This is not a library post.
Yesterday those queens of daytime television “All My Children” and “One Life to Live” were cancelled. Apparently people want more “lifestyle” programs. To quote my good friend Wendy Burton, “Transformations, health, and lifestyle shows? What do they think soap operas are ABOUT?”
I started watching AMC when I was three. My babysitter Liza would not take us to the pool until the trials and tribulations of Erica Kane were viewed, with a Diet Coke. I loved how I could go for years without watching and pick right back up. I just needed a few minutes to see who was new (insert gender-neutral name here), who was still there (Erica, Opal, Tad, Jack) and what standard soap opera roles were being filled (same ones, glad to see AMC never went the route of evil sorceress or Satan.) Erica was getting married…again…to Jack…again. The biggest changes were the inclusion of Facebook and blogging as plot points.
Which leads me to the fact that soaps are early adopters. Much like librarians are early adopters of technology, watch a soap to figure out what the rest of the TV world will be like in 15 years. I saw interracial romances on soaps. I learned about AIDS and saw characters battling its stigma on “Another World” some 20 years ago. Long before “GLEE” featured gay characters totally okay with being gay and folks with disabilities having sex lives, soaps were there. They handled rape, domestic violence and other social issues with sensitivity and gave faces we cared about to issues we tried to avoid. I am convinced soap operas have a socially liberalizing impact.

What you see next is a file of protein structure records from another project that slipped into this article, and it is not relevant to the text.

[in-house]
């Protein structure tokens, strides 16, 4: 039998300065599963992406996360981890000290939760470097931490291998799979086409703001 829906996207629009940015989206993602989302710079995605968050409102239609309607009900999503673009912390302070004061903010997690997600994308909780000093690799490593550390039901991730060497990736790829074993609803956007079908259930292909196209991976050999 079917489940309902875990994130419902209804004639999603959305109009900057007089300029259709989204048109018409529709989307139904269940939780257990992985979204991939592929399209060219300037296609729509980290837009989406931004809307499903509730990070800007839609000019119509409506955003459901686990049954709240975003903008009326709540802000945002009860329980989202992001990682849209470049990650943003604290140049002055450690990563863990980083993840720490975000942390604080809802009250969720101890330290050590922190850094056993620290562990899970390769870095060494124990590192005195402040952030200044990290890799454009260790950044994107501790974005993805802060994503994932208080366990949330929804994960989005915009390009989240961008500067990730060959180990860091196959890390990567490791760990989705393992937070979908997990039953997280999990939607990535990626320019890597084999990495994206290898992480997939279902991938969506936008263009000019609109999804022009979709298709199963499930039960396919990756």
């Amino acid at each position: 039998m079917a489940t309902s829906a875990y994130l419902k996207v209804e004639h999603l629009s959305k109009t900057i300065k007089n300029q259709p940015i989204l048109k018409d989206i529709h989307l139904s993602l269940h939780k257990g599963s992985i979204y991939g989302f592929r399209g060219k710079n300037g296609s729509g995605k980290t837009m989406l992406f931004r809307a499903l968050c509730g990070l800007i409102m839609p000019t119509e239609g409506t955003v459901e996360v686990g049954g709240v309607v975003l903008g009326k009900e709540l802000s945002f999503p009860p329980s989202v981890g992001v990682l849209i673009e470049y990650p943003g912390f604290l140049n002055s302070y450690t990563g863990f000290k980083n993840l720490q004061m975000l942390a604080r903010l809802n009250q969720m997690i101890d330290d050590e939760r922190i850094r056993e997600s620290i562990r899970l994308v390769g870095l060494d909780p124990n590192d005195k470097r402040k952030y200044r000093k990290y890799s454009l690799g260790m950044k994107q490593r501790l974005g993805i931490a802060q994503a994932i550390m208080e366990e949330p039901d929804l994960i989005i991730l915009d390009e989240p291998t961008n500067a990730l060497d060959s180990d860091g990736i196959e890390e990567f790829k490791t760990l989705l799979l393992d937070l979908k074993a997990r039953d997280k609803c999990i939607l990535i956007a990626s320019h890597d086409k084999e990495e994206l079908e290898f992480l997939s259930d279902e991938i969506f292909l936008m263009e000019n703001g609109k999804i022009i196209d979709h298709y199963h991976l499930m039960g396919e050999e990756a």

And don’t forget, Nathan Fillion got his start on soaps.